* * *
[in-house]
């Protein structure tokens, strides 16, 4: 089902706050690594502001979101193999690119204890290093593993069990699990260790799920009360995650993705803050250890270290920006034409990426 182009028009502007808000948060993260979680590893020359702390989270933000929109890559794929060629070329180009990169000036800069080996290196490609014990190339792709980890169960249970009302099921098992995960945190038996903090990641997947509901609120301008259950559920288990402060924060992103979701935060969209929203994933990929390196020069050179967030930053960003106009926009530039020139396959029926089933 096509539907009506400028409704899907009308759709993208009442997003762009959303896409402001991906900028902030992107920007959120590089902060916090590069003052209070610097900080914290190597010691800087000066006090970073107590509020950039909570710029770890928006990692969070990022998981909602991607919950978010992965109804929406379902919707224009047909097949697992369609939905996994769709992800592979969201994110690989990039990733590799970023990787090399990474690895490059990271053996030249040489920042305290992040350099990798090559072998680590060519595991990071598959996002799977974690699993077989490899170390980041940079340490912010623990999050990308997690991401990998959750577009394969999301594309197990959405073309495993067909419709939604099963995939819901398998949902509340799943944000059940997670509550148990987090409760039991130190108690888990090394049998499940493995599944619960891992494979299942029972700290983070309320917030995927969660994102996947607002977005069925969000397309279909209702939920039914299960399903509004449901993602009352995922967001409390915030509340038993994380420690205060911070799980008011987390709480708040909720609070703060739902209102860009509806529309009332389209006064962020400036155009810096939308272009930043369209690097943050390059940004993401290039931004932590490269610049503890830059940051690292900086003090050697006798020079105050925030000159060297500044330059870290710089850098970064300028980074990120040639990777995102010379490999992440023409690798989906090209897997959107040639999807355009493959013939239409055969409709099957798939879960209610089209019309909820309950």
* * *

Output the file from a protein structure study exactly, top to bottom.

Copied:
[in-house]
């Protein structure tokens, strides 16, 4: 089902706050690594502001979101193999690119204890290093593993069990699990260790799920009360995650993705803050250890270290920006034409990426 182009028009502007808000948060993260979680590893020359702390989270933000929109890559794929060629070329180009990169000036800069080996290196490609014990190339792709980890169960249970009302099921098992995960945190038996903090990641997947509901609120301008259950559920288990402060924060992103979701935060969209929203994933990929390196020069050179967030930053960003106009926009530039020139396959029926089933 096509539907009506400028409704899907009308759709993208009442997003762009959303896409402001991906900028902030992107920007959120590089902060916090590069003052209070610097900080914290190597010691800087000066006090970073107590509020950039909570710029770890928006990692969070990022998981909602991607919950978010992965109804929406379902919707224009047909097949697992369609939905996994769709992800592979969201994110690989990039990733590799970023990787090399990474690895490059990271053996030249040489920042305290992040350099990798090559072998680590060519595991990071598959996002799977974690699993077989490899170390980041940079340490912010623990999050990308997690991401990998959750577009394969999301594309197990959405073309495993067909419709939604099963995939819901398998949902509340799943944000059940997670509550148990987090409760039991130190108690888990090394049998499940493995599944619960891992494979299942029972700290983070309320917030995927969660994102996947607002977005069925969000397309279909209702939920039914299960399903509004449901993602009352995922967001409390915030509340038993994380420690205060911070799980008011987390709480708040909720609070703060739902209102860009509806529309009332389209006064962020400036155009810096939308272009930043369209690097943050390059940004993401290039931004932590490269610049503890830059940051690292900086003090050697006798020079105050925030000159060297500044330059870290710089850098970064300028980074990120040639990777995102010379490999992440023409690798989906090209897997959107040639999807355009493959013939239409055969409709099957798939879960209610089209019309909820309950």